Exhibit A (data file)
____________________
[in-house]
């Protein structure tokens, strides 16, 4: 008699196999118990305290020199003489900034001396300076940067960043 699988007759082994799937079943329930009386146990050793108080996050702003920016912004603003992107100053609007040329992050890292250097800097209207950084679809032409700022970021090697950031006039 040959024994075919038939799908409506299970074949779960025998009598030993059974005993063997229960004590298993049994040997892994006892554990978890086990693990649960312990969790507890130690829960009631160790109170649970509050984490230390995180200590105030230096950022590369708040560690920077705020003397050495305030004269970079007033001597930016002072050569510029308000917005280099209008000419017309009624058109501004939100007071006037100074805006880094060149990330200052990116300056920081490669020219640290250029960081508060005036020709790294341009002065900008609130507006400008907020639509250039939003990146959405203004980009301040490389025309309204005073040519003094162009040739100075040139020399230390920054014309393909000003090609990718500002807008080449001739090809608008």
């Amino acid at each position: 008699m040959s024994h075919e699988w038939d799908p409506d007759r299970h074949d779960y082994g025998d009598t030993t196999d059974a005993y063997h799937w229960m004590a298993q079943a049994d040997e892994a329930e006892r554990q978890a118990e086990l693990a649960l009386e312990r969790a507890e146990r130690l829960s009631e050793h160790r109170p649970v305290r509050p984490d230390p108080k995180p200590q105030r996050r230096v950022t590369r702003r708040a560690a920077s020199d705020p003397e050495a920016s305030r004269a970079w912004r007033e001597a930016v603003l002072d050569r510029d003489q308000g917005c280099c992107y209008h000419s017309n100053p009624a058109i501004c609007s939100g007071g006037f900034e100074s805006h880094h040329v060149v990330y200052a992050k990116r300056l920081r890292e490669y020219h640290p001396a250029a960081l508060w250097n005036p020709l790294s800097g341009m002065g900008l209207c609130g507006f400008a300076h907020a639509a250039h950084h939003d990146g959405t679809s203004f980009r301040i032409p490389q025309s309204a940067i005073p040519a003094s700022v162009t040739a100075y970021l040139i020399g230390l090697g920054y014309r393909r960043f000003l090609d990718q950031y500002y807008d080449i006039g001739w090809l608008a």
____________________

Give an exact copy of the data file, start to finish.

[in-house]
């Protein structure tokens, strides 16, 4: 008699196999118990305290020199003489900034001396300076940067960043 699988007759082994799937079943329930009386146990050793108080996050702003920016912004603003992107100053609007040329992050890292250097800097209207950084679809032409700022970021090697950031006039 040959024994075919038939799908409506299970074949779960025998009598030993059974005993063997229960004590298993049994040997892994006892554990978890086990693990649960312990969790507890130690829960009631160790109170649970509050984490230390995180200590105030230096950022590369708040560690920077705020003397050495305030004269970079007033001597930016002072050569510029308000917005280099209008000419017309009624058109501004939100007071006037100074805006880094060149990330200052990116300056920081490669020219640290250029960081508060005036020709790294341009002065900008609130507006400008907020639509250039939003990146959405203004980009301040490389025309309204005073040519003094162009040739100075040139020399230390920054014309393909000003090609990718500002807008080449001739090809608008």
């Amino acid at each position: 008699m040959s024994h075919e699988w038939d799908p409506d007759r299970h074949d779960y082994g025998d009598t030993t196999d059974a005993y063997h799937w229960m004590a298993q079943a049994d040997e892994a329930e006892r554990q978890a118990e086990l693990a649960l009386e312990r969790a507890e146990r130690l829960s009631e050793h160790r109170p649970v305290r509050p984490d230390p108080k995180p200590q105030r996050r230096v950022t590369r702003r708040a560690a920077s020199d705020p003397e050495a920016s305030r004269a970079w912004r007033e001597a930016v603003l002072d050569r510029d003489q308000g917005c280099c992107y209008h000419s017309n100053p009624a058109i501004c609007s939100g007071g006037f900034e100074s805006h880094h040329v060149v990330y200052a992050k990116r300056l920081r890292e490669y020219h640290p001396a250029a960081l508060w250097n005036p020709l790294s800097g341009m002065g900008l209207c609130g507006f400008a300076h907020a639509a250039h950084h939003d990146g959405t679809s203004f980009r301040i032409p490389q025309s309204a940067i005073p040519a003094s700022v162009t040739a100075y970021l040139i020399g230390l090697g920054y014309r393909r960043f000003l090609d990718q950031y500002y807008d080449i006039g001739w090809l608008a």